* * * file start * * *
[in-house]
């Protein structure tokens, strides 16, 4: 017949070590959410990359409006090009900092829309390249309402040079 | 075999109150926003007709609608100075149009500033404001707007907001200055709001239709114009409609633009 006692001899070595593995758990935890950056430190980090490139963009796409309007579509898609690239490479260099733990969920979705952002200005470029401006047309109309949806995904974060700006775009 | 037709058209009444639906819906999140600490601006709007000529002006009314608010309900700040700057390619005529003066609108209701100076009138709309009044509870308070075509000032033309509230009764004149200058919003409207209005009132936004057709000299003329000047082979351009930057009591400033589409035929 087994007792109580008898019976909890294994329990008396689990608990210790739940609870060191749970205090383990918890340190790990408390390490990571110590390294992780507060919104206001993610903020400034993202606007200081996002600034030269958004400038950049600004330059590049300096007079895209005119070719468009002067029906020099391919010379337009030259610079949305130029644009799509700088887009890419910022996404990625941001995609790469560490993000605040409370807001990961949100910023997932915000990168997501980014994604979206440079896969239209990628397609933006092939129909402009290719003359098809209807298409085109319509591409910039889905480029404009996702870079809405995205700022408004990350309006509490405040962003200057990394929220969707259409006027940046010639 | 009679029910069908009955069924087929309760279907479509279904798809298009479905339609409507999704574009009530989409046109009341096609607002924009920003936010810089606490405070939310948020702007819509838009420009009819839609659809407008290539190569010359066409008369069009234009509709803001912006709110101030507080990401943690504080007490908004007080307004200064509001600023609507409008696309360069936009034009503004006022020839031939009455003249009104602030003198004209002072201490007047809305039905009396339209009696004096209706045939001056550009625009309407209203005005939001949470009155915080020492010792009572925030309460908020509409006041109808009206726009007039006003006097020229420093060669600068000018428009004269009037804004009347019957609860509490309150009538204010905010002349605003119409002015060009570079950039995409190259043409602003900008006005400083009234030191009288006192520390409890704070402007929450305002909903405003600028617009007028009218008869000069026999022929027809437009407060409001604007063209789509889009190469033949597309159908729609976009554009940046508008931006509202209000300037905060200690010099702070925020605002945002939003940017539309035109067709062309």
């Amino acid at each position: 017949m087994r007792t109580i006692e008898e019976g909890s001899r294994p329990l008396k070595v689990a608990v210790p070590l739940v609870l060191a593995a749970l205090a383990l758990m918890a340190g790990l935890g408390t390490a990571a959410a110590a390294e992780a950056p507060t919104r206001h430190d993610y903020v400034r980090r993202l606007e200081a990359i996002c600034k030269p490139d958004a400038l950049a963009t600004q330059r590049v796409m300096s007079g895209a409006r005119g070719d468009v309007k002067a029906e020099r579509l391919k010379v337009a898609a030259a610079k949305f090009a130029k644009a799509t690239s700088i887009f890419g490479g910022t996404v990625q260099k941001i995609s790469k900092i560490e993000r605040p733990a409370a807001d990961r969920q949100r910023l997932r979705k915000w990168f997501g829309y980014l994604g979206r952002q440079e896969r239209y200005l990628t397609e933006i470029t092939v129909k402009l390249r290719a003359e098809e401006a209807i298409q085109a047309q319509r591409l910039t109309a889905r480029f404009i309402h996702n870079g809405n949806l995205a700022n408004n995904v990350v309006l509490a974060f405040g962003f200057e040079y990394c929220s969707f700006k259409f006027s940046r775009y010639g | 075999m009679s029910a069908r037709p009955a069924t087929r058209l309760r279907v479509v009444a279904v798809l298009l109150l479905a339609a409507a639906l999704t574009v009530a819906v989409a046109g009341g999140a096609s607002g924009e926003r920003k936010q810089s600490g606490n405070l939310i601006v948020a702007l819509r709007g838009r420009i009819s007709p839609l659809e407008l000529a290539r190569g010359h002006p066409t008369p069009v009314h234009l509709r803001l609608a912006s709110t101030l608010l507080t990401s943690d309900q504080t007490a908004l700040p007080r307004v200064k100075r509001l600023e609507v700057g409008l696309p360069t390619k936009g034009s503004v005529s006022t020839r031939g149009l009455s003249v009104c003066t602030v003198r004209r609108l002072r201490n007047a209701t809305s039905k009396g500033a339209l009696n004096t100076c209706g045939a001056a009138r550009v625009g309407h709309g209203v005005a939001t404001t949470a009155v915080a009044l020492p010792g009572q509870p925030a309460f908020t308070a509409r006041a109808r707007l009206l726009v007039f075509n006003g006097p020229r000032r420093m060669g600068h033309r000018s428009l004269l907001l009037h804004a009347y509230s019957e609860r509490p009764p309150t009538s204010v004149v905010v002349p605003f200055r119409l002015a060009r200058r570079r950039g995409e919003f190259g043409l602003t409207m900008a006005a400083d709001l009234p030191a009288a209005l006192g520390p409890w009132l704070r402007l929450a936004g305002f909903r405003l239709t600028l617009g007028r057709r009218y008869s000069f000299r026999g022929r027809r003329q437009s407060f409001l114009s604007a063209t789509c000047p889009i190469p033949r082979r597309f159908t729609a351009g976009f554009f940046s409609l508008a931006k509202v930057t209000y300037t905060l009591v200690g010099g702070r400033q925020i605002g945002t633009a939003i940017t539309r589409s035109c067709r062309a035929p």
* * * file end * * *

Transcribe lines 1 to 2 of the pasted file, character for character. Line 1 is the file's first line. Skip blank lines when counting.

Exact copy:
[in-house]
């Protein structure tokens, strides 16, 4: 017949070590959410990359409006090009900092829309390249309402040079 | 075999109150926003007709609608100075149009500033404001707007907001200055709001239709114009409609633009 006692001899070595593995758990935890950056430190980090490139963009796409309007579509898609690239490479260099733990969920979705952002200005470029401006047309109309949806995904974060700006775009 | 037709058209009444639906819906999140600490601006709007000529002006009314608010309900700040700057390619005529003066609108209701100076009138709309009044509870308070075509000032033309509230009764004149200058919003409207209005009132936004057709000299003329000047082979351009930057009591400033589409035929 087994007792109580008898019976909890294994329990008396689990608990210790739940609870060191749970205090383990918890340190790990408390390490990571110590390294992780507060919104206001993610903020400034993202606007200081996002600034030269958004400038950049600004330059590049300096007079895209005119070719468009002067029906020099391919010379337009030259610079949305130029644009799509700088887009890419910022996404990625941001995609790469560490993000605040409370807001990961949100910023997932915000990168997501980014994604979206440079896969239209990628397609933006092939129909402009290719003359098809209807298409085109319509591409910039889905480029404009996702870079809405995205700022408004990350309006509490405040962003200057990394929220969707259409006027940046010639 | 009679029910069908009955069924087929309760279907479509279904798809298009479905339609409507999704574009009530989409046109009341096609607002924009920003936010810089606490405070939310948020702007819509838009420009009819839609659809407008290539190569010359066409008369069009234009509709803001912006709110101030507080990401943690504080007490908004007080307004200064509001600023609507409008696309360069936009034009503004006022020839031939009455003249009104602030003198004209002072201490007047809305039905009396339209009696004096209706045939001056550009625009309407209203005005939001949470009155915080020492010792009572925030309460908020509409006041109808009206726009007039006003006097020229420093060669600068000018428009004269009037804004009347019957609860509490309150009538204010905010002349605003119409002015060009570079950039995409190259043409602003900008006005400083009234030191009288006192520390409890704070402007929450305002909903405003600028617009007028009218008869000069026999022929027809437009407060409001604007063209789509889009190469033949597309159908729609976009554009940046508008931006509202209000300037905060200690010099702070925020605002945002939003940017539309035109067709062309």